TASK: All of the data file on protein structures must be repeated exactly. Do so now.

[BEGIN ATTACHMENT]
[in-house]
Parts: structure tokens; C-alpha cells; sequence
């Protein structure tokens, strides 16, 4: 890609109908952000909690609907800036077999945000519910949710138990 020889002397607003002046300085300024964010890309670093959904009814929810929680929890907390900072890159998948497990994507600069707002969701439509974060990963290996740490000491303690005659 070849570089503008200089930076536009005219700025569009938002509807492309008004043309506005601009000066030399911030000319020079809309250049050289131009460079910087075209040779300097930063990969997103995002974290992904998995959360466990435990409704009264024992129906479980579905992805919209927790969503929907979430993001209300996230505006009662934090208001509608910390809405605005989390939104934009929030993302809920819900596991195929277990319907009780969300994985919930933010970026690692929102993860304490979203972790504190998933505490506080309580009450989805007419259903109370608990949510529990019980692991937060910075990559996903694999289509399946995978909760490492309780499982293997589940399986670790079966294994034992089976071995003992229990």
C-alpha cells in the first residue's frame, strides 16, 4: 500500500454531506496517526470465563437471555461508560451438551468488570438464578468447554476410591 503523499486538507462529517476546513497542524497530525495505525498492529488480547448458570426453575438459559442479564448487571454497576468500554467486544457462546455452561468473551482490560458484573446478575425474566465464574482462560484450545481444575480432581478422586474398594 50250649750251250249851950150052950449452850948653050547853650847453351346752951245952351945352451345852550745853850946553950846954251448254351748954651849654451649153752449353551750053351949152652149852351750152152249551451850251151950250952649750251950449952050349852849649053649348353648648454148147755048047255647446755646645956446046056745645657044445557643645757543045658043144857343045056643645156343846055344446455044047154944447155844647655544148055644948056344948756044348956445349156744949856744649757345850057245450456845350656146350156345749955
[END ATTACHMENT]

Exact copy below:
[in-house]
Parts: structure tokens; C-alpha cells; sequence
């Protein structure tokens, strides 16, 4: 890609109908952000909690609907800036077999945000519910949710138990 020889002397607003002046300085300024964010890309670093959904009814929810929680929890907390900072890159998948497990994507600069707002969701439509974060990963290996740490000491303690005659 070849570089503008200089930076536009005219700025569009938002509807492309008004043309506005601009000066030399911030000319020079809309250049050289131009460079910087075209040779300097930063990969997103995002974290992904998995959360466990435990409704009264024992129906479980579905992805919209927790969503929907979430993001209300996230505006009662934090208001509608910390809405605005989390939104934009929030993302809920819900596991195929277990319907009780969300994985919930933010970026690692929102993860304490979203972790504190998933505490506080309580009450989805007419259903109370608990949510529990019980692991937060910075990559996903694999289509399946995978909760490492309780499982293997589940399986670790079966294994034992089976071995003992229990």
C-alpha cells in the first residue's frame, strides 16, 4: 500500500454531506496517526470465563437471555461508560451438551468488570438464578468447554476410591 503523499486538507462529517476546513497542524497530525495505525498492529488480547448458570426453575438459559442479564448487571454497576468500554467486544457462546455452561468473551482490560458484573446478575425474566465464574482462560484450545481444575480432581478422586474398594 50250649750251250249851950150052950449452850948653050547853650847453351346752951245952351945352451345852550745853850946553950846954251448254351748954651849654451649153752449353551750053351949152652149852351750152152249551451850251151950250952649750251950449952050349852849649053649348353648648454148147755048047255647446755646645956446046056745645657044445557643645757543045658043144857343045056643645156343846055344446455044047154944447155844647655544148055644948056344948756044348956445349156744949856744649757345850057245450456845350656146350156345749955